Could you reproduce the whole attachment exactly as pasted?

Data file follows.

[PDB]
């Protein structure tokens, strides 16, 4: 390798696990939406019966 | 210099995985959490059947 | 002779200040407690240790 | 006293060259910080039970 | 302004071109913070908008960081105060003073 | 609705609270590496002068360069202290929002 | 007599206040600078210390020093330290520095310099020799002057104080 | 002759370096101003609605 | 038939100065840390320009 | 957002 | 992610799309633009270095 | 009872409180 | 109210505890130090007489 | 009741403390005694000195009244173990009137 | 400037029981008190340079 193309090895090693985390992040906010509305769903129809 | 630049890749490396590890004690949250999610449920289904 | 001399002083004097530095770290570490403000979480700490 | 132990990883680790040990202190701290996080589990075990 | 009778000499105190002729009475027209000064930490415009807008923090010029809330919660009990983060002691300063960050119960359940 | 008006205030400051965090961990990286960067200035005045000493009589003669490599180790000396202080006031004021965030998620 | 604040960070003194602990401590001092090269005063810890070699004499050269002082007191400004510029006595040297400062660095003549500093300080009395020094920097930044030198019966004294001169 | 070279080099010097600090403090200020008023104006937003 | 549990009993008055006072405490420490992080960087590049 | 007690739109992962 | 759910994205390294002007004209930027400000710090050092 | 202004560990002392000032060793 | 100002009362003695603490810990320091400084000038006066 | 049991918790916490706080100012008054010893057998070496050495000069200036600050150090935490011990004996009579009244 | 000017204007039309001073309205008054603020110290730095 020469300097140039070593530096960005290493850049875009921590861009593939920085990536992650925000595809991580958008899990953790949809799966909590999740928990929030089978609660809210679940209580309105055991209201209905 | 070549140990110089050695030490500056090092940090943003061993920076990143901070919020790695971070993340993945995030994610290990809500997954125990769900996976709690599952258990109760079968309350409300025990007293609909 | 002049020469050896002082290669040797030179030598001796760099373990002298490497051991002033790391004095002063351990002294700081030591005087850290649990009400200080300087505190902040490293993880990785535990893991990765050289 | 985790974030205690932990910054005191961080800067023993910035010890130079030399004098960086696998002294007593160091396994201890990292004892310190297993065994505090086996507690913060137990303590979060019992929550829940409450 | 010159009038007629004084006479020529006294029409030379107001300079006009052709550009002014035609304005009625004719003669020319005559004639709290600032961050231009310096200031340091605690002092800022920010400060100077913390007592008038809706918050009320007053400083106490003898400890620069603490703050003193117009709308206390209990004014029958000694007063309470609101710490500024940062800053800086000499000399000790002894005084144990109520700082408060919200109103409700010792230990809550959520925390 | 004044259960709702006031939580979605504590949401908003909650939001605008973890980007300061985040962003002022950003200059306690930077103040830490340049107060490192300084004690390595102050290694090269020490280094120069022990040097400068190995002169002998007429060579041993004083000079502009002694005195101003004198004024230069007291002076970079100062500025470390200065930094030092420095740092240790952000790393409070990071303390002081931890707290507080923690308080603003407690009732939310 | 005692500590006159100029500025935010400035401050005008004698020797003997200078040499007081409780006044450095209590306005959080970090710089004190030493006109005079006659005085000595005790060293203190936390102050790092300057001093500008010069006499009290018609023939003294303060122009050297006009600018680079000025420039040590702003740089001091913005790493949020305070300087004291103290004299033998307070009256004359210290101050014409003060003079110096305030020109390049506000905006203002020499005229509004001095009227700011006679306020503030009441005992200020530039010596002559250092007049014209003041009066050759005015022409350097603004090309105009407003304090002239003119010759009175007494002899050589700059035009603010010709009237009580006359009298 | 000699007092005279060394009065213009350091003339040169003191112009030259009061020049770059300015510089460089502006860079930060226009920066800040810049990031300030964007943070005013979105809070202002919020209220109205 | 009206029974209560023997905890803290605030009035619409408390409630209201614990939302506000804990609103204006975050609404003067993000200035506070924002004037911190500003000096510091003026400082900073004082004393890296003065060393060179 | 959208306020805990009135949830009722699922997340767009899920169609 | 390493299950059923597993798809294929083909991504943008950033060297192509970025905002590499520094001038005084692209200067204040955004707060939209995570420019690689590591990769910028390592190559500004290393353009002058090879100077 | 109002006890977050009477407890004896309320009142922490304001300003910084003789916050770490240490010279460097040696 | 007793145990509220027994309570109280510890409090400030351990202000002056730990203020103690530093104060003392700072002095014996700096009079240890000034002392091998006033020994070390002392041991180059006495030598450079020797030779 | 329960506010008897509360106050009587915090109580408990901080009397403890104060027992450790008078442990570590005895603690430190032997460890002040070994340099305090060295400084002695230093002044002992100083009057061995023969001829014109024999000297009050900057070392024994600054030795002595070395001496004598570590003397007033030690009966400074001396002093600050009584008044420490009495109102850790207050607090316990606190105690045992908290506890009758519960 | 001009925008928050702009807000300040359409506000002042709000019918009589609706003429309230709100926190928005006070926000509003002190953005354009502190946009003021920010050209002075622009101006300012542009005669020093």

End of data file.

[PDB]
């Protein structure tokens, strides 16, 4: 390798696990939406019966 | 210099995985959490059947 | 002779200040407690240790 | 006293060259910080039970 | 302004071109913070908008960081105060003073 | 609705609270590496002068360069202290929002 | 007599206040600078210390020093330290520095310099020799002057104080 | 002759370096101003609605 | 038939100065840390320009 | 957002 | 992610799309633009270095 | 009872409180 | 109210505890130090007489 | 009741403390005694000195009244173990009137 | 400037029981008190340079 193309090895090693985390992040906010509305769903129809 | 630049890749490396590890004690949250999610449920289904 | 001399002083004097530095770290570490403000979480700490 | 132990990883680790040990202190701290996080589990075990 | 009778000499105190002729009475027209000064930490415009807008923090010029809330919660009990983060002691300063960050119960359940 | 008006205030400051965090961990990286960067200035005045000493009589003669490599180790000396202080006031004021965030998620 | 604040960070003194602990401590001092090269005063810890070699004499050269002082007191400004510029006595040297400062660095003549500093300080009395020094920097930044030198019966004294001169 | 070279080099010097600090403090200020008023104006937003 | 549990009993008055006072405490420490992080960087590049 | 007690739109992962 | 759910994205390294002007004209930027400000710090050092 | 202004560990002392000032060793 | 100002009362003695603490810990320091400084000038006066 | 049991918790916490706080100012008054010893057998070496050495000069200036600050150090935490011990004996009579009244 | 000017204007039309001073309205008054603020110290730095 020469300097140039070593530096960005290493850049875009921590861009593939920085990536992650925000595809991580958008899990953790949809799966909590999740928990929030089978609660809210679940209580309105055991209201209905 | 070549140990110089050695030490500056090092940090943003061993920076990143901070919020790695971070993340993945995030994610290990809500997954125990769900996976709690599952258990109760079968309350409300025990007293609909 | 002049020469050896002082290669040797030179030598001796760099373990002298490497051991002033790391004095002063351990002294700081030591005087850290649990009400200080300087505190902040490293993880990785535990893991990765050289 | 985790974030205690932990910054005191961080800067023993910035010890130079030399004098960086696998002294007593160091396994201890990292004892310190297993065994505090086996507690913060137990303590979060019992929550829940409450 | 010159009038007629004084006479020529006294029409030379107001300079006009052709550009002014035609304005009625004719003669020319005559004639709290600032961050231009310096200031340091605690002092800022920010400060100077913390007592008038809706918050009320007053400083106490003898400890620069603490703050003193117009709308206390209990004014029958000694007063309470609101710490500024940062800053800086000499000399000790002894005084144990109520700082408060919200109103409700010792230990809550959520925390 | 004044259960709702006031939580979605504590949401908003909650939001605008973890980007300061985040962003002022950003200059306690930077103040830490340049107060490192300084004690390595102050290694090269020490280094120069022990040097400068190995002169002998007429060579041993004083000079502009002694005195101003004198004024230069007291002076970079100062500025470390200065930094030092420095740092240790952000790393409070990071303390002081931890707290507080923690308080603003407690009732939310 | 005692500590006159100029500025935010400035401050005008004698020797003997200078040499007081409780006044450095209590306005959080970090710089004190030493006109005079006659005085000595005790060293203190936390102050790092300057001093500008010069006499009290018609023939003294303060122009050297006009600018680079000025420039040590702003740089001091913005790493949020305070300087004291103290004299033998307070009256004359210290101050014409003060003079110096305030020109390049506000905006203002020499005229509004001095009227700011006679306020503030009441005992200020530039010596002559250092007049014209003041009066050759005015022409350097603004090309105009407003304090002239003119010759009175007494002899050589700059035009603010010709009237009580006359009298 | 000699007092005279060394009065213009350091003339040169003191112009030259009061020049770059300015510089460089502006860079930060226009920066800040810049990031300030964007943070005013979105809070202002919020209220109205 | 009206029974209560023997905890803290605030009035619409408390409630209201614990939302506000804990609103204006975050609404003067993000200035506070924002004037911190500003000096510091003026400082900073004082004393890296003065060393060179 | 959208306020805990009135949830009722699922997340767009899920169609 | 390493299950059923597993798809294929083909991504943008950033060297192509970025905002590499520094001038005084692209200067204040955004707060939209995570420019690689590591990769910028390592190559500004290393353009002058090879100077 | 109002006890977050009477407890004896309320009142922490304001300003910084003789916050770490240490010279460097040696 | 007793145990509220027994309570109280510890409090400030351990202000002056730990203020103690530093104060003392700072002095014996700096009079240890000034002392091998006033020994070390002392041991180059006495030598450079020797030779 | 329960506010008897509360106050009587915090109580408990901080009397403890104060027992450790008078442990570590005895603690430190032997460890002040070994340099305090060295400084002695230093002044002992100083009057061995023969001829014109024999000297009050900057070392024994600054030795002595070395001496004598570590003397007033030690009966400074001396002093600050009584008044420490009495109102850790207050607090316990606190105690045992908290506890009758519960 | 001009925008928050702009807000300040359409506000002042709000019918009589609706003429309230709100926190928005006070926000509003002190953005354009502190946009003021920010050209002075622009101006300012542009005669020093």